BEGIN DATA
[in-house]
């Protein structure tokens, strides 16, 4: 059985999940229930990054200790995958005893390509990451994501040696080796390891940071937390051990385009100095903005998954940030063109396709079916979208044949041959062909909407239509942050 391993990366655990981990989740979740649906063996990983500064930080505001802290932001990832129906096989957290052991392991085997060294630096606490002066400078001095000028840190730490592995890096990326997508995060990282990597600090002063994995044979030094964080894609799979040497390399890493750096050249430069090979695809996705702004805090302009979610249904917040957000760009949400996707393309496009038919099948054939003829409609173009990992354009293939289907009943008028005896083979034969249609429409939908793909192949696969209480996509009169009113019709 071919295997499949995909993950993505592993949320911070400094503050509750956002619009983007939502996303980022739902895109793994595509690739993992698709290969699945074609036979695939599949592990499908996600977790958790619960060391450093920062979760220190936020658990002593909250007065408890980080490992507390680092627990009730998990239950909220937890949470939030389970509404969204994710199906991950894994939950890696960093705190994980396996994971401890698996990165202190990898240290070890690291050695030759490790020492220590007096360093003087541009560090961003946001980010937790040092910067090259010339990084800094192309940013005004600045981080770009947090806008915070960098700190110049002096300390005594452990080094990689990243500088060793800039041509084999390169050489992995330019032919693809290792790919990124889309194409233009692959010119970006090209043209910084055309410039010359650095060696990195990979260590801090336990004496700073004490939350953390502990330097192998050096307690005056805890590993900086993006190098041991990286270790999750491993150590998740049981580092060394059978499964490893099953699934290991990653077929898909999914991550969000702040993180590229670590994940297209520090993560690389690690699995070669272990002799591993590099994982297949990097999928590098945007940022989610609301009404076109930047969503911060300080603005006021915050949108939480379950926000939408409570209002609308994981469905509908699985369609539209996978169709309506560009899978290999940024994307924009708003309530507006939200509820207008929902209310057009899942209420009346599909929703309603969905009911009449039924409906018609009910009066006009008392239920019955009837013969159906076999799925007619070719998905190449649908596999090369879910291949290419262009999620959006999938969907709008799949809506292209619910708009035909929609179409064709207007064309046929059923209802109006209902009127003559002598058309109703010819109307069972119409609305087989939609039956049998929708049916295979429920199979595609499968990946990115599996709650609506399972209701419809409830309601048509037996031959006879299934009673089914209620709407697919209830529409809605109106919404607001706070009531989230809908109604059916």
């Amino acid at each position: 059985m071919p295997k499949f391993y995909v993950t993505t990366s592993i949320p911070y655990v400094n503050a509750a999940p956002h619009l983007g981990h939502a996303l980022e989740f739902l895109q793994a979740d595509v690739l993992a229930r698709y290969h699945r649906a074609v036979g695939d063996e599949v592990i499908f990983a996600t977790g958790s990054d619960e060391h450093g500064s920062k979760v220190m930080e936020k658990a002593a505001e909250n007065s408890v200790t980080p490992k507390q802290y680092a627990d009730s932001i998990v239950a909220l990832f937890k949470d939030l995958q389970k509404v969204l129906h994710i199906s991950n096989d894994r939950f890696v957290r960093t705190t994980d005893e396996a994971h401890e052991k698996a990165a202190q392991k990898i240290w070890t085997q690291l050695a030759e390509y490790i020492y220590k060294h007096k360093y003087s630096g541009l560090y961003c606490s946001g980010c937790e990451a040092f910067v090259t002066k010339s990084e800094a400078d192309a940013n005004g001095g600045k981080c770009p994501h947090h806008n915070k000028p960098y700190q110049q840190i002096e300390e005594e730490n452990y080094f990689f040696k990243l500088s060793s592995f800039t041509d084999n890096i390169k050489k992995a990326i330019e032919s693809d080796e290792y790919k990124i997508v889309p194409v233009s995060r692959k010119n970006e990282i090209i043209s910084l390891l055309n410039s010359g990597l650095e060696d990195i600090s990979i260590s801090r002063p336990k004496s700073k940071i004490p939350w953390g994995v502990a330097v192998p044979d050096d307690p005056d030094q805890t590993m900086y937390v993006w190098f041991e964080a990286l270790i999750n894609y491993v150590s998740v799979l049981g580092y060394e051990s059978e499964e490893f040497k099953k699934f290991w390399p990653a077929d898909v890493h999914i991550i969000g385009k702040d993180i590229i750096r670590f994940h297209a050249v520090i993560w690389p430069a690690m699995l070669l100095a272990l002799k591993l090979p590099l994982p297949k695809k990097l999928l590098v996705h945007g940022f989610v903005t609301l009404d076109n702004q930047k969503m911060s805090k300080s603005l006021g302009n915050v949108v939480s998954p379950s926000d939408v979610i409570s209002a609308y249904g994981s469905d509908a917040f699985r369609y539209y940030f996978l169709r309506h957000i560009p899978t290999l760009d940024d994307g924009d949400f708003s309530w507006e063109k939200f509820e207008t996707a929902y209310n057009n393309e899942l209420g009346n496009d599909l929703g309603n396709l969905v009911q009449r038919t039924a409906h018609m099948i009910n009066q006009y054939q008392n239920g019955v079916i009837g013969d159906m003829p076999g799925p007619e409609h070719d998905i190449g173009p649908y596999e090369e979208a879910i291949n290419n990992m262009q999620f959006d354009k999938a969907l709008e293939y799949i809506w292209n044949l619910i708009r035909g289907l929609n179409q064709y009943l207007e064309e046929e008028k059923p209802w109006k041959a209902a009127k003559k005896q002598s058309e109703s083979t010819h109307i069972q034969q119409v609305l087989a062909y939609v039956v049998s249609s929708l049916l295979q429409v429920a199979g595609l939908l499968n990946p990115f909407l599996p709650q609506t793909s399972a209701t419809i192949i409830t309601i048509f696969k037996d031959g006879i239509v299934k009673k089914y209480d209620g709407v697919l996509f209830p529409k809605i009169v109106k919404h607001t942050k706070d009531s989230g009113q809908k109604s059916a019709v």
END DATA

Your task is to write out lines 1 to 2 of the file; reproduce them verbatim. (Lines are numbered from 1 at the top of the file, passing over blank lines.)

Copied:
[in-house]
């Protein structure tokens, strides 16, 4: 059985999940229930990054200790995958005893390509990451994501040696080796390891940071937390051990385009100095903005998954940030063109396709079916979208044949041959062909909407239509942050 391993990366655990981990989740979740649906063996990983500064930080505001802290932001990832129906096989957290052991392991085997060294630096606490002066400078001095000028840190730490592995890096990326997508995060990282990597600090002063994995044979030094964080894609799979040497390399890493750096050249430069090979695809996705702004805090302009979610249904917040957000760009949400996707393309496009038919099948054939003829409609173009990992354009293939289907009943008028005896083979034969249609429409939908793909192949696969209480996509009169009113019709 071919295997499949995909993950993505592993949320911070400094503050509750956002619009983007939502996303980022739902895109793994595509690739993992698709290969699945074609036979695939599949592990499908996600977790958790619960060391450093920062979760220190936020658990002593909250007065408890980080490992507390680092627990009730998990239950909220937890949470939030389970509404969204994710199906991950894994939950890696960093705190994980396996994971401890698996990165202190990898240290070890690291050695030759490790020492220590007096360093003087541009560090961003946001980010937790040092910067090259010339990084800094192309940013005004600045981080770009947090806008915070960098700190110049002096300390005594452990080094990689990243500088060793800039041509084999390169050489992995330019032919693809290792790919990124889309194409233009692959010119970006090209043209910084055309410039010359650095060696990195990979260590801090336990004496700073004490939350953390502990330097192998050096307690005056805890590993900086993006190098041991990286270790999750491993150590998740049981580092060394059978499964490893099953699934290991990653077929898909999914991550969000702040993180590229670590994940297209520090993560690389690690699995070669272990002799591993590099994982297949990097999928590098945007940022989610609301009404076109930047969503911060300080603005006021915050949108939480379950926000939408409570209002609308994981469905509908699985369609539209996978169709309506560009899978290999940024994307924009708003309530507006939200509820207008929902209310057009899942209420009346599909929703309603969905009911009449039924409906018609009910009066006009008392239920019955009837013969159906076999799925007619070719998905190449649908596999090369879910291949290419262009999620959006999938969907709008799949809506292209619910708009035909929609179409064709207007064309046929059923209802109006209902009127003559002598058309109703010819109307069972119409609305087989939609039956049998929708049916295979429920199979595609499968990946990115599996709650609506399972209701419809409830309601048509037996031959006879299934009673089914209620709407697919209830529409809605109106919404607001706070009531989230809908109604059916």